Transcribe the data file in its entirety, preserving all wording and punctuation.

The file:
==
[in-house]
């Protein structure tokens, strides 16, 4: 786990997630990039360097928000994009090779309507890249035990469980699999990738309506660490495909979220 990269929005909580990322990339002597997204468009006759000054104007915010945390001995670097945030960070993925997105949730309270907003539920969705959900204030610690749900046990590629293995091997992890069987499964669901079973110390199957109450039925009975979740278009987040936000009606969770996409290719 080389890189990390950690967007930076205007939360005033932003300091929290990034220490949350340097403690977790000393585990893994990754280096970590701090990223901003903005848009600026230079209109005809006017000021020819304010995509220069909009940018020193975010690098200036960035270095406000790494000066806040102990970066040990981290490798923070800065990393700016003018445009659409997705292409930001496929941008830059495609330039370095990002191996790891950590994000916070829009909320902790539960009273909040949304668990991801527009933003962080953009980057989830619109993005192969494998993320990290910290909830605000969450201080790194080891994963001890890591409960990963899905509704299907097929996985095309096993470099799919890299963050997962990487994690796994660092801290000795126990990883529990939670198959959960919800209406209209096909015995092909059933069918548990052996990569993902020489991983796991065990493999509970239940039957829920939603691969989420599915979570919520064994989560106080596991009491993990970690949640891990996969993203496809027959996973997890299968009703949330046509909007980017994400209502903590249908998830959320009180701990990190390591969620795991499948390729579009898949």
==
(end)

[in-house]
């Protein structure tokens, strides 16, 4: 786990997630990039360097928000994009090779309507890249035990469980699999990738309506660490495909979220 990269929005909580990322990339002597997204468009006759000054104007915010945390001995670097945030960070993925997105949730309270907003539920969705959900204030610690749900046990590629293995091997992890069987499964669901079973110390199957109450039925009975979740278009987040936000009606969770996409290719 080389890189990390950690967007930076205007939360005033932003300091929290990034220490949350340097403690977790000393585990893994990754280096970590701090990223901003903005848009600026230079209109005809006017000021020819304010995509220069909009940018020193975010690098200036960035270095406000790494000066806040102990970066040990981290490798923070800065990393700016003018445009659409997705292409930001496929941008830059495609330039370095990002191996790891950590994000916070829009909320902790539960009273909040949304668990991801527009933003962080953009980057989830619109993005192969494998993320990290910290909830605000969450201080790194080891994963001890890591409960990963899905509704299907097929996985095309096993470099799919890299963050997962990487994690796994660092801290000795126990990883529990939670198959959960919800209406209209096909015995092909059933069918548990052996990569993902020489991983796991065990493999509970239940039957829920939603691969989420599915979570919520064994989560106080596991009491993990970690949640891990996969993203496809027959996973997890299968009703949330046509909007980017994400209502903590249908998830959320009180701990990190390591969620795991499948390729579009898949």